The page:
The first "land rush" in Oklahoma in 1889 attracted 50,000 settlers and the second, in 1893, lured another 100,000.
Or a total of just 30,000 more applicants--over a four-year span--than will have signed up for the great California "land rush" of 1985. Not to homestead land, but to obtain the state's blessing to sell it.
In just nine days, at midnight, Dec. 31, those Californians who have filed their applications and have forwarded their exam fee ($25 for salespersons, $50 for brokers), and have had them received by the California Department of Real Estate, will be able to take the state's examination for real estate sales licenses under the old, more liberal rules.
Those whose applications are received on Jan. 1, 1986, or later, will find themselves facing new educational requirements simply to take the exam.
Swell Real Estate Ranks
By the end of the month, department commissioner James A. Edmonds, Jr., estimates, no fewer than 120,000 applications to take the exam will have been received this fiscal year--a stampede that has kept the state regulatory agency on an overtime basis since early summer and has put the administration of the exams on a six-day-a-week schedule.
If all 120,000 applicants this year actually pass the exam, it will swell the number of individuals licensed to sell real estate from the present 287,000 to 407,000, a 41% increase.
Based on estimates by the California Department of Finance, that would put one in every 43 adult Californians in the real estate business. Historically, however, Larry Cannon, managing deputy commissioner for the DRE, points out that only about 44% of the sales applicants taking the exam and 54% of the broker-applicants pass the exam on the first go-around.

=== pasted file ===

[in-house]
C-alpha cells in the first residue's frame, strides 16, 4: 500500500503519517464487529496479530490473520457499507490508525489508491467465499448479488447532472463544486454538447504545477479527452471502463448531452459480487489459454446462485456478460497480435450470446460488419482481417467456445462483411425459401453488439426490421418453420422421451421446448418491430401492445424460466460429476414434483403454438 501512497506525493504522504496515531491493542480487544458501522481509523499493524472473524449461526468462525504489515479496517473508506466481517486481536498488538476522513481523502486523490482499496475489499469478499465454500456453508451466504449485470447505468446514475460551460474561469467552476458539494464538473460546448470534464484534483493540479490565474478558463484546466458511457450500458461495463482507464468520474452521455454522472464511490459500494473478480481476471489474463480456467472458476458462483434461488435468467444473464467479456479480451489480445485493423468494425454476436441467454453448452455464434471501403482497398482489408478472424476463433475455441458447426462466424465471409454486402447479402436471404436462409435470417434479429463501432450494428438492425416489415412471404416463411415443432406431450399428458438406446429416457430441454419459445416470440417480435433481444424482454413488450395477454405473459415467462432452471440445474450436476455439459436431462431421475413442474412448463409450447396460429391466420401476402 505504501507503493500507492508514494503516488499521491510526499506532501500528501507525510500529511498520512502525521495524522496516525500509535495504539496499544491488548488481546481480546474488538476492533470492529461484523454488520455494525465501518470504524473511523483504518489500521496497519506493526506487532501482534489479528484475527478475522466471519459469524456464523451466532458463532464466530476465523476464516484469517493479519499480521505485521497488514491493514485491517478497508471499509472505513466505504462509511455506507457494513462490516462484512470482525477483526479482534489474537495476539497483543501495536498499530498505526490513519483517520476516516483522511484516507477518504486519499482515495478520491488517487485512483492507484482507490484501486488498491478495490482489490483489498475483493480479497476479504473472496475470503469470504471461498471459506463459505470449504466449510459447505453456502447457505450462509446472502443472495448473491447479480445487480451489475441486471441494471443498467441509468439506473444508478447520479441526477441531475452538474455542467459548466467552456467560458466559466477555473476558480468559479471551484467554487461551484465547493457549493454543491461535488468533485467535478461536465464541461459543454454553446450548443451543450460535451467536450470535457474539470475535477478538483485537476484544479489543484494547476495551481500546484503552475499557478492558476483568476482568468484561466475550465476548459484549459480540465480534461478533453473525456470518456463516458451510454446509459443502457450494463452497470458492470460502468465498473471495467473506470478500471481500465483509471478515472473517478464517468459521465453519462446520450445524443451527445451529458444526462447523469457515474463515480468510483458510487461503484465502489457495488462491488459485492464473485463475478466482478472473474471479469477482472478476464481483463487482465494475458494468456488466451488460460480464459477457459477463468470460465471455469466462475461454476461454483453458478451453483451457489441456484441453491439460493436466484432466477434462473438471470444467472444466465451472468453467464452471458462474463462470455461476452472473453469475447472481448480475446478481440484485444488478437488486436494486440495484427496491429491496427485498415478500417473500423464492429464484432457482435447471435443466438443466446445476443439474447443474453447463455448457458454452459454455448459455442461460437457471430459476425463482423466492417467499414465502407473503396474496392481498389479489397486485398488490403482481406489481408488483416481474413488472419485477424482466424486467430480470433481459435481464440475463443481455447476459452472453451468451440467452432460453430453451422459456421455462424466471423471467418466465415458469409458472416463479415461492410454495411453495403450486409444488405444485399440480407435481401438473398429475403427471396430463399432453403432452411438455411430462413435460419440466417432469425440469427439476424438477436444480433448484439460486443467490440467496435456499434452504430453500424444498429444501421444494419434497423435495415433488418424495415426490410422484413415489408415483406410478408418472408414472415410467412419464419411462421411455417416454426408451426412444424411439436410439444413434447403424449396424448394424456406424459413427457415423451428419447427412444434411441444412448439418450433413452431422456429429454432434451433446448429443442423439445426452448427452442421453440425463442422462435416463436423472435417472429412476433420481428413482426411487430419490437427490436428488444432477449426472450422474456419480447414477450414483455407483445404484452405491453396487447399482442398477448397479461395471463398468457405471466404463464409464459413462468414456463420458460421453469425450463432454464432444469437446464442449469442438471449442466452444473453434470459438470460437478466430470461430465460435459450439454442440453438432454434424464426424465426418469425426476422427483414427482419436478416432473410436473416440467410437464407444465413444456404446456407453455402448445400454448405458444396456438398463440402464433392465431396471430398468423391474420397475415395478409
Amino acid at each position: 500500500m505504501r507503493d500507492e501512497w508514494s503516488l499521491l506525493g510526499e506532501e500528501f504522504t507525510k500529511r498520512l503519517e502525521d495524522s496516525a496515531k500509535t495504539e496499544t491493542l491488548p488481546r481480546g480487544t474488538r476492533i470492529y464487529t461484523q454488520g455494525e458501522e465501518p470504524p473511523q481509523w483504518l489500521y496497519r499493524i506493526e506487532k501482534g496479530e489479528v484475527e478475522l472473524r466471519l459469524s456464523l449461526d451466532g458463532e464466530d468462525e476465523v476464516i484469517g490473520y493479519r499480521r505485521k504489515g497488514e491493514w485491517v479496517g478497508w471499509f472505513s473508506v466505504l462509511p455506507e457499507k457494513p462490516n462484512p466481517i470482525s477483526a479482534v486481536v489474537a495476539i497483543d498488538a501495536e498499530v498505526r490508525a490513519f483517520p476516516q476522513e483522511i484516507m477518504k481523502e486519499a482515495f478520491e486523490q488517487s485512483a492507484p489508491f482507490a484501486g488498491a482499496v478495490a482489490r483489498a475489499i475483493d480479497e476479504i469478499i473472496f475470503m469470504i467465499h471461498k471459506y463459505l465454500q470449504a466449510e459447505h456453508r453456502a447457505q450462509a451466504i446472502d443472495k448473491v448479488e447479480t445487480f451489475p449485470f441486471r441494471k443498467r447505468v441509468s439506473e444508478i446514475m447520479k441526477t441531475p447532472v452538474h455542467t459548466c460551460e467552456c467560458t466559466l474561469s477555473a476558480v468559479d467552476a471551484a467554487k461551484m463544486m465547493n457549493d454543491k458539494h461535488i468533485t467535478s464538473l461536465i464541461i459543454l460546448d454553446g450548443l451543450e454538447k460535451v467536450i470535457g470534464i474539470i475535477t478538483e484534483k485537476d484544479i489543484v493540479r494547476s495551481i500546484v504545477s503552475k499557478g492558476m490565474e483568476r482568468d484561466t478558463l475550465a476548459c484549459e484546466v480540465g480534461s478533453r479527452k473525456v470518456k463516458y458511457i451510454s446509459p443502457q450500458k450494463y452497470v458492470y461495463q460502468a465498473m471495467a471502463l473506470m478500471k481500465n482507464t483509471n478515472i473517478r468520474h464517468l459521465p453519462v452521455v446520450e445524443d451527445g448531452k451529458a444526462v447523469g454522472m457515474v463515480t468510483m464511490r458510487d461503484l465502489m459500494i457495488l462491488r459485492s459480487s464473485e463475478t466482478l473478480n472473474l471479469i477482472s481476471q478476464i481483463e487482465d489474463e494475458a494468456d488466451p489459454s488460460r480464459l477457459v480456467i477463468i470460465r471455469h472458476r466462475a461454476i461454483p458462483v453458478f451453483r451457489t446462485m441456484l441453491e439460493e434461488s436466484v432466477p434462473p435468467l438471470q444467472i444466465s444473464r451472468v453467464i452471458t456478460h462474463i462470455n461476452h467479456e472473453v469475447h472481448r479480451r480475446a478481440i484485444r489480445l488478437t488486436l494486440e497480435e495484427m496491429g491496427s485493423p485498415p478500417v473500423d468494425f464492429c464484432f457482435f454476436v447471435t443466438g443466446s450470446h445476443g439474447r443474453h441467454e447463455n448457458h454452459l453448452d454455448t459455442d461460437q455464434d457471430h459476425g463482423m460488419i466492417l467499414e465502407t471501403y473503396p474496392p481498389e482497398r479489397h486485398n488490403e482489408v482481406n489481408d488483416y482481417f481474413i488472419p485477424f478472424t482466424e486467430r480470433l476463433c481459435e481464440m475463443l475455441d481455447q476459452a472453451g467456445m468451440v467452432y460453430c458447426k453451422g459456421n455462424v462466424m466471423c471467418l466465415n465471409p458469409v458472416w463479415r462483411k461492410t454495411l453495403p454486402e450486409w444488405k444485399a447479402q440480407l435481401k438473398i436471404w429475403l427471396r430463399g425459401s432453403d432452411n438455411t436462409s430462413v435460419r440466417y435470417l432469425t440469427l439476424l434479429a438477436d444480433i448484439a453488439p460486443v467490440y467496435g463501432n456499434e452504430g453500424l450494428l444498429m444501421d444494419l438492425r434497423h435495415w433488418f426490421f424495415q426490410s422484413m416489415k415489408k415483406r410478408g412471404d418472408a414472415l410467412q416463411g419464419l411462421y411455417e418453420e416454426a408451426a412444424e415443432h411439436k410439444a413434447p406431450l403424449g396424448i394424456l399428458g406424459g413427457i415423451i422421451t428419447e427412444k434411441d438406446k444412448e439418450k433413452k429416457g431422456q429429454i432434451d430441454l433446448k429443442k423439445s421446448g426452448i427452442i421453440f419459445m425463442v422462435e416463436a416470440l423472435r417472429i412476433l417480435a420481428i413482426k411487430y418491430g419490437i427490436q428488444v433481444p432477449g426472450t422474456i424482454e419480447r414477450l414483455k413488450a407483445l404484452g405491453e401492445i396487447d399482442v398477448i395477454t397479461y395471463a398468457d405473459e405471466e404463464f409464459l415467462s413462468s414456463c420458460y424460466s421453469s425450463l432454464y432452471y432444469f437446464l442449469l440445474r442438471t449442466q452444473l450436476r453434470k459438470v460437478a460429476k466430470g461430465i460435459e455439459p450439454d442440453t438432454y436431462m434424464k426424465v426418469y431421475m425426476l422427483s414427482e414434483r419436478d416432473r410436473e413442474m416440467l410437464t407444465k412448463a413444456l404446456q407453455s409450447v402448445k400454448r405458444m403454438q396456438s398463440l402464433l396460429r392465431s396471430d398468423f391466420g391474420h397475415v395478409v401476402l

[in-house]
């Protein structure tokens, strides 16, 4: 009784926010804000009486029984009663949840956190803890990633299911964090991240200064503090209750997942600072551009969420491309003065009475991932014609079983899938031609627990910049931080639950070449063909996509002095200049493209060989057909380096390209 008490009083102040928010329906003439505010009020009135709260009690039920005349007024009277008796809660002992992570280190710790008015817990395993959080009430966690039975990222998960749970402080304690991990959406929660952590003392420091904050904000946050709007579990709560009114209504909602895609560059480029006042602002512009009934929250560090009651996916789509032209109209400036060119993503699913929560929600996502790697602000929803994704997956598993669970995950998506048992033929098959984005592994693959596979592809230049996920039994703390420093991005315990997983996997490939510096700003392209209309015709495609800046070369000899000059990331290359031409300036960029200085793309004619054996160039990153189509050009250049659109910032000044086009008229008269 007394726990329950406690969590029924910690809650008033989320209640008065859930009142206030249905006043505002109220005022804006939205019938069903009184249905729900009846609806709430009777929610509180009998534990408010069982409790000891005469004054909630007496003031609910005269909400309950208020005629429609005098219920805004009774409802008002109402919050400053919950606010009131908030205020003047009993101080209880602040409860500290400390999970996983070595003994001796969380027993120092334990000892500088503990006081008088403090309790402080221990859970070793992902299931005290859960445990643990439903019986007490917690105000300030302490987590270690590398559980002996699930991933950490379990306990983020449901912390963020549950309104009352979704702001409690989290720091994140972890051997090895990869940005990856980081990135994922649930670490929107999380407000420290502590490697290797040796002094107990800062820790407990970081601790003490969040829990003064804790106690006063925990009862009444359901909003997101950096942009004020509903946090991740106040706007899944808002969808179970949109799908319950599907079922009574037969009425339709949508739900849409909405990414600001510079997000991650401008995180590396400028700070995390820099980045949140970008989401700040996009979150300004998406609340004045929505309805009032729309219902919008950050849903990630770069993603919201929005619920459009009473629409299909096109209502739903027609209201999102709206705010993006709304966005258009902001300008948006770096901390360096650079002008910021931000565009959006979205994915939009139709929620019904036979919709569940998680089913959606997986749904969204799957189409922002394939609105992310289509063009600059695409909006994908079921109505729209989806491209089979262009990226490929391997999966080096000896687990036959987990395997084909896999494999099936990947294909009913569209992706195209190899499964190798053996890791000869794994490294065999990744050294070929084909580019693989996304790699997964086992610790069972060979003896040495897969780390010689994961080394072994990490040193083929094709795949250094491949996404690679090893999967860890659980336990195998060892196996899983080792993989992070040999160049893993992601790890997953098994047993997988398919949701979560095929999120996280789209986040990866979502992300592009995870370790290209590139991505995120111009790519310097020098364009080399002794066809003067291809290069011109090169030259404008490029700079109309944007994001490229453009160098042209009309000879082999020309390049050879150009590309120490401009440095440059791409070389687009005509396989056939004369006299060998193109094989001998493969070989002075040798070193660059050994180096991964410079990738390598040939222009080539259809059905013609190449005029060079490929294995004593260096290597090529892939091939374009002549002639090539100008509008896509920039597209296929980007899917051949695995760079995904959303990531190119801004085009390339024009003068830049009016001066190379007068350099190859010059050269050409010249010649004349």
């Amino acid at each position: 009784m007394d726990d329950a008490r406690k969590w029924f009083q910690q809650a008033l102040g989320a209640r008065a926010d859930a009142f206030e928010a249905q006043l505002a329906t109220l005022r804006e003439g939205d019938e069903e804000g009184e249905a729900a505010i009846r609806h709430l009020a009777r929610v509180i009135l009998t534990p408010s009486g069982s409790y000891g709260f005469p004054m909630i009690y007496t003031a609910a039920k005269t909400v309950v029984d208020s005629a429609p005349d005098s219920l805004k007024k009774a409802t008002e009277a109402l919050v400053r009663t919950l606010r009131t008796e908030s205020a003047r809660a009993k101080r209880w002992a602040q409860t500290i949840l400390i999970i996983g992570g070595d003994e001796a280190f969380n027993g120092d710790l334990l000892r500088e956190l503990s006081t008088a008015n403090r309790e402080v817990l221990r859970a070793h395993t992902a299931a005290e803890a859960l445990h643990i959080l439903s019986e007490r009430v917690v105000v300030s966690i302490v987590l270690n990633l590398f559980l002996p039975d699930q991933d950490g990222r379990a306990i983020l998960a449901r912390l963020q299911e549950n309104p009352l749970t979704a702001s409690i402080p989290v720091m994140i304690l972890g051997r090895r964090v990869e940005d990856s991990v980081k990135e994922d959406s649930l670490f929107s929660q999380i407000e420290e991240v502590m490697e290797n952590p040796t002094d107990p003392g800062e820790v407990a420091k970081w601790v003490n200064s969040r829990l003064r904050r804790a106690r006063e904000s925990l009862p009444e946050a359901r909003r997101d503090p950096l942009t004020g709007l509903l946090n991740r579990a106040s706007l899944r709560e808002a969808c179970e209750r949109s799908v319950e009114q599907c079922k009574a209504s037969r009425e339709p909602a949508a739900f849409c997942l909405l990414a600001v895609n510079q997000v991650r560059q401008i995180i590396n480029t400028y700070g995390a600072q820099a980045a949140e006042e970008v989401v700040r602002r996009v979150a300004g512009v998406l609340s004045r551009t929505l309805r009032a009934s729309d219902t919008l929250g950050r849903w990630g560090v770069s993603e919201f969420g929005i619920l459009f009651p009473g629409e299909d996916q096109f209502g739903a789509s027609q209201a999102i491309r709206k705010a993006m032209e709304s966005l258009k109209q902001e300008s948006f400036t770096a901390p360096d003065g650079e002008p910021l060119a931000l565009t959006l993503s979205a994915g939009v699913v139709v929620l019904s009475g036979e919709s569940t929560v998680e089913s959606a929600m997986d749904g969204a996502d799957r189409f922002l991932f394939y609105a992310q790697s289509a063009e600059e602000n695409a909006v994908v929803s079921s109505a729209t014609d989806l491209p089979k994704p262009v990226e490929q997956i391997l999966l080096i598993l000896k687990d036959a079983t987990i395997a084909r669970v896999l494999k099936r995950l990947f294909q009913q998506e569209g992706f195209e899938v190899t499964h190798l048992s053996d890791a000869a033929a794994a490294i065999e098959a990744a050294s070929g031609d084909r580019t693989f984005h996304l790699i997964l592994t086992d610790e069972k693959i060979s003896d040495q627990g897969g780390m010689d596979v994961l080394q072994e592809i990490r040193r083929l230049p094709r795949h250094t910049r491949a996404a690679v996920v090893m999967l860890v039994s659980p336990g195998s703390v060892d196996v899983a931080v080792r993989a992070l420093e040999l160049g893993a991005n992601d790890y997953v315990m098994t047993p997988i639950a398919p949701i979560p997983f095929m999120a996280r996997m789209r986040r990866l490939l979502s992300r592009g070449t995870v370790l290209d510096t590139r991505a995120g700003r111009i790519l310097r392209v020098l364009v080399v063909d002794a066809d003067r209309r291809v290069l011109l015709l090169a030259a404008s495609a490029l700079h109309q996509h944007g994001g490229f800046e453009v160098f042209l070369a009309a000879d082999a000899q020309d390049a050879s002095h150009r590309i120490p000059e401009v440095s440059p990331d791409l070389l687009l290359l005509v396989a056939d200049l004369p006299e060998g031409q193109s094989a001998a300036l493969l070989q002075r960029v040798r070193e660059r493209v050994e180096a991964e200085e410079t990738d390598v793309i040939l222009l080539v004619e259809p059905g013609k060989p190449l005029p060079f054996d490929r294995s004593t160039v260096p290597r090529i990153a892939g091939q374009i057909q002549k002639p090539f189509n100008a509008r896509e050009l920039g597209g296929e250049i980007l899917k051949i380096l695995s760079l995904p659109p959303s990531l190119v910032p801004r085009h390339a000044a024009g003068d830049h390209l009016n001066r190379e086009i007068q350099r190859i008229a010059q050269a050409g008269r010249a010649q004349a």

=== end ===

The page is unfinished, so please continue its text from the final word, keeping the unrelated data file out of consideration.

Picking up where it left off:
Although the new legislation stiffening the educational requirements for both real estate brokers and salesmen (SB-1042, sponsored by Sen. Bill Lockyer (D-Hayward), was signed into law by Gov. George Deukmejian on March 29, 1984, it went virtually without notice for more than a year.
"Until this May," according to Tom Hensley, the DRE's managing deputy commissioner, "applications for the exam kept coming in at about the usual rate--anywhere from 4,800 to about 6,000 a month. And then, all of a sudden, my chart started going up like crazy in May--to about 10,000 a month for the next five months and then to 13,000 in October.
"We don't have the final tally for November yet, but the figure will be over 15,000, and we expect to have 20,000 or more for December."
The best previous year was the boom period from June, 1977 to July, 1978, with 106,000 exams administered, while the worst time was 1982-83 when sky-high interest rates virtually shut down the entire real estate industry and only 23,000 applicants were optimistic enough to take the test.
Until Jan. 1, 1986, however, the old (present) rules apply, and those getting in under the wire need only to be at least 18 years old and have a warm body to take the exam--which, because of the backlog, Hensley said, could drag out through February or even March, two to three months, after the cut-off date.
"We'll accept the applications and checks right up to the Dec. 31 deadline," Hensley adds, "which means that a lot of these people applying for a sales license could really wait until the last minute, knowing that there will be this time lag in assigning them an exam date--and giving them time early next year to take some sort of training to prepare them for it."
Required Course Work